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Emily R. Bovier, Kevin J. O'Brien, Laura M. Fletcher, Dennis L. Gierhart, Lisa M. Renzi; Macular Pigment: Relations To Fixed And Variable Reaction Time And Coincidence Anticipation Across The Lifespan. Invest. Ophthalmol. Vis. Sci. 2011;52(14):3621.
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© ARVO (1962-2015); The Authors (2016-present)
High macular pigment optical density (MPOD) relates to improved temporal contrast sensitivity. Whether improved ability to detect flicker actually translates to functional changes such as improved reaction time (RT) and coincidence anticipation (CA) is unknown. The purpose of this study was to investigate these relations in individuals across the lifespan.
Study 1: 49 subjects (M = 54.76 ±11.97 years) were tested on a standard judgment RT paradigm, in which a key press was made to correspond to the location of a randomly presented, computerized target appearing in one of four screen quadrants. Study 2: 20 subjects were tested on a novel CA device, in which individual LEDs along a linear 120 LED track were lit in sequence, creating the appearance of a small, moving light bar. Subjects pressed a button to stop the light bar at a specified point along the track. Bar speed was randomly varied between 5, 10, 15, and 20 MPH. Study 3: Using the CA device, Study 2 subjects completed fixed and variable RT tasks. The fixed task required a button press in response to one of the LEDs, repeatedly presented at the same position on the track. The varied task required a button press in response to one of the LEDs presented at a random location along the 120 LED track. For Studies 1-3, MPOD was assessed via customized heterochromatic flicker photometry.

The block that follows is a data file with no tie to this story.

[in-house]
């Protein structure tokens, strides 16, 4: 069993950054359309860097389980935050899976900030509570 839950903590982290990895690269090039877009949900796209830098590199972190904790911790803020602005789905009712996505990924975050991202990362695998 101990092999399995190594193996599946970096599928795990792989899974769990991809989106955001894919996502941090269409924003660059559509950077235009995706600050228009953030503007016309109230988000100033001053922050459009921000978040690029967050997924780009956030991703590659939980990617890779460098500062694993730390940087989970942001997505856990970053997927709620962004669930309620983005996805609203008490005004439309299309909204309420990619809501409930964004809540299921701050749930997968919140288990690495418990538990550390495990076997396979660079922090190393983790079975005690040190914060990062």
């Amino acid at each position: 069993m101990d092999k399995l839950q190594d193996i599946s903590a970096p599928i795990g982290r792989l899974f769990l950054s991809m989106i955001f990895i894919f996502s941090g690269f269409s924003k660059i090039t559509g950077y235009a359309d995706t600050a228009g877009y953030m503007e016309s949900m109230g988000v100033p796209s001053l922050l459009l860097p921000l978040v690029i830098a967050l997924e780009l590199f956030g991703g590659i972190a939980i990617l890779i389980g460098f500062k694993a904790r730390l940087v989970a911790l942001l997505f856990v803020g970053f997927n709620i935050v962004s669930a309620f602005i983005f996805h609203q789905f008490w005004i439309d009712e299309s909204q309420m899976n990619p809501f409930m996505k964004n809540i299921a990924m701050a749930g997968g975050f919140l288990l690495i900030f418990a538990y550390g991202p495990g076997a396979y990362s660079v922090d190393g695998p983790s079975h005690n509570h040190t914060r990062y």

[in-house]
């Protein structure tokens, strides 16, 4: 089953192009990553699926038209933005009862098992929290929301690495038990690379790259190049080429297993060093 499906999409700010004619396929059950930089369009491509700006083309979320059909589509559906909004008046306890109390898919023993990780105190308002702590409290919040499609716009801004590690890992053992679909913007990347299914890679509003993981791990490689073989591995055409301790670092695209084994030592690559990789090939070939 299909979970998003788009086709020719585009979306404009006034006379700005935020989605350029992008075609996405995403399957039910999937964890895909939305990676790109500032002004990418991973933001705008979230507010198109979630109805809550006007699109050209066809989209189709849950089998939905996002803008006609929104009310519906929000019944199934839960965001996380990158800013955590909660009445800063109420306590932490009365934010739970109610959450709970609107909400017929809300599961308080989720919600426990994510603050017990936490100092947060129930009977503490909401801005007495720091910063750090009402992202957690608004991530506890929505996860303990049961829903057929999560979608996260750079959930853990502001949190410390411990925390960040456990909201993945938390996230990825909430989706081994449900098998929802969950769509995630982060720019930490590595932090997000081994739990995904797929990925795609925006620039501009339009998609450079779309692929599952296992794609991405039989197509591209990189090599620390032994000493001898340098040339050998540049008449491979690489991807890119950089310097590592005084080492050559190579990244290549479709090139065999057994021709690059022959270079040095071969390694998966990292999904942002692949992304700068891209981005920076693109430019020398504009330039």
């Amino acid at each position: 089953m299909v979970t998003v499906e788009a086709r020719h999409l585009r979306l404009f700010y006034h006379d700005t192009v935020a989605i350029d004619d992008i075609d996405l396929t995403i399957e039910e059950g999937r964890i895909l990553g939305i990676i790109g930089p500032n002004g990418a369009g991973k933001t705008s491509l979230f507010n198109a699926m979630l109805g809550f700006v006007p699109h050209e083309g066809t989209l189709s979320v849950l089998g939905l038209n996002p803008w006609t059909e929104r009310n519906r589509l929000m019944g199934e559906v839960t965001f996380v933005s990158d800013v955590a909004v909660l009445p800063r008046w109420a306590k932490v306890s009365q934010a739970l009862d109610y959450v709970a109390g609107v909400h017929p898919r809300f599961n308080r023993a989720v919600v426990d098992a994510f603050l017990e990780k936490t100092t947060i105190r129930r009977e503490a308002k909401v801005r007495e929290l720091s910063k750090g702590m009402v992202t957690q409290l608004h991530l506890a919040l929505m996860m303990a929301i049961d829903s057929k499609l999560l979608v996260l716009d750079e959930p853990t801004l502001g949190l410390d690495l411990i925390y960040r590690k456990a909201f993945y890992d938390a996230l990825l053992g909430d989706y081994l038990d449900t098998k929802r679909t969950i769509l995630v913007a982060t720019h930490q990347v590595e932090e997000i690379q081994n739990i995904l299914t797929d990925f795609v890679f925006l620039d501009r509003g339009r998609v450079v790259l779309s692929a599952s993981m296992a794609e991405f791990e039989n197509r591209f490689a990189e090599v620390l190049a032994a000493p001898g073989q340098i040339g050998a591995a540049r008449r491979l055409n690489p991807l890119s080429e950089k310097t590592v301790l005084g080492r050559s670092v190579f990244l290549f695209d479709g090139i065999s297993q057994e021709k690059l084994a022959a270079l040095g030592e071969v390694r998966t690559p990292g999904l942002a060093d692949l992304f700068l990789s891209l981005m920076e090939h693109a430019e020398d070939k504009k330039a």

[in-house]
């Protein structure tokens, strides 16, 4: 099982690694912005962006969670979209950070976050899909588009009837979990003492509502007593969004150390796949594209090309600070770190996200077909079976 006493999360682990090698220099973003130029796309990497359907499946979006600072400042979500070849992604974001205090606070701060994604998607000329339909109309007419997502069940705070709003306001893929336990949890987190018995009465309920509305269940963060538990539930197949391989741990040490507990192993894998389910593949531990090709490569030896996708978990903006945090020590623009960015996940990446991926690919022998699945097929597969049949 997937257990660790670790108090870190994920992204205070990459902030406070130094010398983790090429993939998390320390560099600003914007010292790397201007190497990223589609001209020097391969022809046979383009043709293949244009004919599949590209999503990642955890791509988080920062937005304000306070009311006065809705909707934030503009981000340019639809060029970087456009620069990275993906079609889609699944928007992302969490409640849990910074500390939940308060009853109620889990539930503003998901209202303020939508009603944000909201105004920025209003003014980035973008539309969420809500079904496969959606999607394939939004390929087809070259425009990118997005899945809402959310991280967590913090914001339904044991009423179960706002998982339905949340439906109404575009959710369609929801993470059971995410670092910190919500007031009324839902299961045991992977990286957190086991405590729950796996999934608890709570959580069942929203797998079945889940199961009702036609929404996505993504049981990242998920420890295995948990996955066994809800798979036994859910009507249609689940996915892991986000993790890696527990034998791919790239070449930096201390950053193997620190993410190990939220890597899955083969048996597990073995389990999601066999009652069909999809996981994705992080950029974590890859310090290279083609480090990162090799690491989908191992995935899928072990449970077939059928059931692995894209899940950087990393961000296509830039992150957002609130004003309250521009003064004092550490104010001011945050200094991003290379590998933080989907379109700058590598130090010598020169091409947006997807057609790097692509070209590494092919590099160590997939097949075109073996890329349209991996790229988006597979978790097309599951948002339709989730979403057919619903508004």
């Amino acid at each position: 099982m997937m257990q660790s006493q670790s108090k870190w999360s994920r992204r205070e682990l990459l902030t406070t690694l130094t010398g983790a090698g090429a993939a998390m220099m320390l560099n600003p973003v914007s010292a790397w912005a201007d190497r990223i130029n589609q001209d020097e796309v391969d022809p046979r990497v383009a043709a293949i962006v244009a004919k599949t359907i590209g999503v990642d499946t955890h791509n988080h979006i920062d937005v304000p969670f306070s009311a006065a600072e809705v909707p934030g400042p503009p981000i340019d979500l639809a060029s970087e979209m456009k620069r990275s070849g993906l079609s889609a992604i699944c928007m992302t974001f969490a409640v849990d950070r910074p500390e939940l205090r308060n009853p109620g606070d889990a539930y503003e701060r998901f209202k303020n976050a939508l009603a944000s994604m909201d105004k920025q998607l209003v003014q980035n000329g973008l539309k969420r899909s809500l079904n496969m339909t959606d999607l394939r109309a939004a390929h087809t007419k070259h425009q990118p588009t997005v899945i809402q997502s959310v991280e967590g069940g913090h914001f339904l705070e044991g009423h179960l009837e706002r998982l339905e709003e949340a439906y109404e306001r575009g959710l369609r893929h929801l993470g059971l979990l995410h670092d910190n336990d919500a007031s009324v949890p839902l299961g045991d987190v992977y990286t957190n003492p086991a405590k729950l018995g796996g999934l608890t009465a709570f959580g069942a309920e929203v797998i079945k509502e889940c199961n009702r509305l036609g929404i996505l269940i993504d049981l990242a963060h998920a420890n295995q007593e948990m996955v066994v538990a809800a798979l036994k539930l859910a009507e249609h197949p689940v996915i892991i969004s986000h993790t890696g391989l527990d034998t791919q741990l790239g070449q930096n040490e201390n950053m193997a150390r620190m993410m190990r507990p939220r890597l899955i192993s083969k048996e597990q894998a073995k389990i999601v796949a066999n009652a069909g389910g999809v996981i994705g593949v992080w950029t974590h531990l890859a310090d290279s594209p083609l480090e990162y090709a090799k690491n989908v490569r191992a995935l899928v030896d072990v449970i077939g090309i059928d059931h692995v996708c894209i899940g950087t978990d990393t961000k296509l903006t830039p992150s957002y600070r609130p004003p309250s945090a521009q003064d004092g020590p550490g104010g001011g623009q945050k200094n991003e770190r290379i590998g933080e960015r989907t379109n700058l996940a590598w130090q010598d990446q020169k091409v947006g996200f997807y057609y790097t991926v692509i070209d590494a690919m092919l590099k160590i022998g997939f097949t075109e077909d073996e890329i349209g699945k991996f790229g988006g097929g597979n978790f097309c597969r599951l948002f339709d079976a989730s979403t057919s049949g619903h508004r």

Study 1: MPOD was significantly related to decreased reaction time (r = -0.30, p < 0.05), independent of age. Study 2: MPOD was related to CA performance, assessed at multiple speeds. Study 3: The relation between MPOD and reaction time differed between the fixed RT and the variable RT condition.
In addition to improving ability to perceive a temporally varying stimulus, these results suggest that MP is related to improved ability to react to a temporally varying stimulus.
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